Andrew of A Fistful of Films is hosting a very wonderful blogathon to celebrate our love to cinema. It’s called A Fistful of Moments or simply Cinematic Moments blogathon. What he asked was: we post a set of cinematic moments that made us attached to movies. So, here’s the rules:
1) Pick a number between 1 and 100 (any more than 100 is just gaudy) 2) Choose that many cinematic moments that are either your all time favorites or ones that could, on any given day, be your all time favorites 3) Post them on your blog (or Tumblr or whatever) with the above header (or one you create for yourself) 4) Send me the link by either posting it here in the comments or getting ahold of me on Twitter ( @fististhoughts )
This is what Andrew means as cinematic moments:
We all have them in the back of our minds; those moments that make us think "man, this is what the movies are all about". We relive those moments in our mind's eye, remembering them and dissecting them and adoring them. They come in all shapes and sizes, from all types of films, and yet they all share one very important aspect; they define why we love the movies. It could be the way that the moment is cut; the way it's edited together. It could be the way the moment uses it's actors to evoke a powerful emotion from us. It could be the way that music floods the scene and draws us even closer to the moment in question. It could be a grand climax, a breathtaking introduction or a simple interchange. It could be any and all things, because for every film lover, the list is different.
I love cinema and I love odd numbers, so this is 21 most perfect cinematic moments that got me attached to cinema. I do not put it in order ’cause I love them all the same.
01. Fight Club‘s crumbled town ending makes the clincher of the whole movie—about Tyler Durden’s true identity—that was already mind-blowing feel less mind-blowing. This finale is terrific: the real purpose of the fight club is, in the end, dreadful.
02. In the Mood for Love‘s Angkor Wat put the fire off the love and affair in Wong Kar-Wai’s beautiful world elegantly—with a single secret whisper to a hole that made me broken for I never know what the secret was.
03. Drive‘s Elevator Scene is sweet, brutal, but beautiful at once—it’s a once in a life time Ryan Gosling moment.
04. Love Actually‘s TO ME, YOU ARE PERFECT scene was the most heart-breaking scene in a romantic Christmas movie ever!
05. Once‘s Falling Slowly in a music shop makes me sing along anytime I watch the scene; and anytime I sang the song I felt thrilled and almost cried.
06. Warrior‘s sibling-hood ending always got me thrilled. After a breathtaking MMA duel with mesmerizing choreography between two brothers, the ‘I love you, Tommy’ clincher—the ending wasn’t so relieving but it’s worth-cheering!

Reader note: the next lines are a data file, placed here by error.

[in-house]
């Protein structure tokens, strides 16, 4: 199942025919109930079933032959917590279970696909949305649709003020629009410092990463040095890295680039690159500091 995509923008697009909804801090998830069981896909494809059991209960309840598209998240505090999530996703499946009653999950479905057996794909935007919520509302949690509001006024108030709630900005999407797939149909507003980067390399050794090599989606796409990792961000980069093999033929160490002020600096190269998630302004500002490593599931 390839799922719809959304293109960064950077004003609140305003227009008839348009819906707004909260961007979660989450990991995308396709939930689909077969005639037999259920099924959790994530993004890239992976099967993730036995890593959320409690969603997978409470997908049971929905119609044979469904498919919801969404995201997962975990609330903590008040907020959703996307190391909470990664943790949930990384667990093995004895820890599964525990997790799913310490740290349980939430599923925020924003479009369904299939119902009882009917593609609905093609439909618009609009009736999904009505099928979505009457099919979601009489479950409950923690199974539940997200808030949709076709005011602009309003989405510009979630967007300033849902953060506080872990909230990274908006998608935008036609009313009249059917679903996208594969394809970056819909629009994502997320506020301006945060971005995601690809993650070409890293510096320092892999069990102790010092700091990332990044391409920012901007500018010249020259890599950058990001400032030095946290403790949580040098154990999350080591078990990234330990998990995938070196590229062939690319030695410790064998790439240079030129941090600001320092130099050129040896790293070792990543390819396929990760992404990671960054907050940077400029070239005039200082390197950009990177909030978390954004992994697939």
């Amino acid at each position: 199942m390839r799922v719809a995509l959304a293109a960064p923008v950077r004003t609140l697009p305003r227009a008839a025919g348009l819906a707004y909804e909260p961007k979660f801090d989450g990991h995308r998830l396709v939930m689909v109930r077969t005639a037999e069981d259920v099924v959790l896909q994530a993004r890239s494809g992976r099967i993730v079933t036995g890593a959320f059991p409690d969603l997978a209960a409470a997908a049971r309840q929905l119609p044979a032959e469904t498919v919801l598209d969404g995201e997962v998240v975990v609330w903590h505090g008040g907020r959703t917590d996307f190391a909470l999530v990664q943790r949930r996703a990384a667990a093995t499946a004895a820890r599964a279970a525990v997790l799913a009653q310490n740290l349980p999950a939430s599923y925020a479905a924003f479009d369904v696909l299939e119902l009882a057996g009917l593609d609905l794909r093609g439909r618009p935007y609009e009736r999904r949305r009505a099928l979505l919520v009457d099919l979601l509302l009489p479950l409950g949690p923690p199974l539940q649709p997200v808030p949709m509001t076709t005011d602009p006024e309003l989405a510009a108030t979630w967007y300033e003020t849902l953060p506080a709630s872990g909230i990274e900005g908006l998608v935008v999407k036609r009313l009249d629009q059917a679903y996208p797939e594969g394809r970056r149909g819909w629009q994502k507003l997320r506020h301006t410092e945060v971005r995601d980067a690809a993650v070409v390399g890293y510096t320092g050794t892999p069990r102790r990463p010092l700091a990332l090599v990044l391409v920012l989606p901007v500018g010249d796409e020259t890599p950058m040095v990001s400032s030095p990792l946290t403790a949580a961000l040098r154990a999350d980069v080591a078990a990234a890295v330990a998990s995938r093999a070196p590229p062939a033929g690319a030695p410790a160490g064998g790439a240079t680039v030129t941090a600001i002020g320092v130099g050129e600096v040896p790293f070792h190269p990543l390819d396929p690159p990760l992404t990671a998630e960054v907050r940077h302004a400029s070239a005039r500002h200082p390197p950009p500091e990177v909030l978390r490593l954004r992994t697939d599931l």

07. (500) Days of Summer‘s Expectations vs. Reality is the most audacious scene in this feature. The film was always my favorite, but instead of the IKEA make love scene, I got attached to this scene real hard. How can a split-screen scene be this bitter?
08. Up‘s opening is a Harry-met-Sally scene with Carl and Ellie crafted with Pixar’s finest touch. Who can argue?
09. Kill Bill Vol. 1‘s Showdown at House of Blue Leaves was beautifully shot—it was the most beautiful gory moment captured with great cinematography.
10. The Assassination of Jesse James by the Coward Robert Ford depicts the titular act of treason in a brutal beauty shot by Roger Deakins. Look at Casey Affleck’s eyes there—he’s sad.
11. Bronson wants some music and defines what kind of music he wants—a loud, violent, and abusive one. I always enjoyed his ‘music’.
12. There Will Be Blood‘s I drink your milkshake is figuratively dangerous and proving a reason why the monstrous Daniel Day Lewis won 3 Oscars.
13. Pan’s Labyrinth‘s Pale Man shows that some actors are born for some roles.
14. 5 Centimeters per Second‘s One More Time, One More Chance is the best animation ending ever—juxtaposing monologues with a sad song. It always drives me crazy!
15. Watchmen‘s opening credit is the most extreme superhero movie opening credit; it reflects everything in the film—death, treachery, and irony.
16. The Dark Knight‘s Joker is a legend.
17. Inception‘s running time is 2 hours 58 minutes—an elusive juxtaposition of Edith Piaf’s Non, je ne regrette rien (the song played during a dream in the film) whose running time is 2 minutes 58 seconds. That’s unbelievable!
18. The Departed‘s elevator scene wrapped a you-think-it’s-a-wrap moment into a you-think-you-know-the-story-but-you-don’t moment.
19. Oldeuboi had a formidable corridor fighting scene that becomes a mainstream milestone in the heyday of Asian cinema and action flicks in general. What makes it terrific is: it was choreographed to enhance the pitch black comedy of the film.
20. Whiplash‘s Are you rushing or dragging scene which is followed by Was I rushing or dragging scene is awesome! Even the most evil villain in movie wouldn’t be that menacing; J.K. Simmons rules.
21. Memento introduced cinema to the most groundbreaking story-telling I ever seen.
Hey, Andrew, thanks for hosting this! This blogathon is awesome!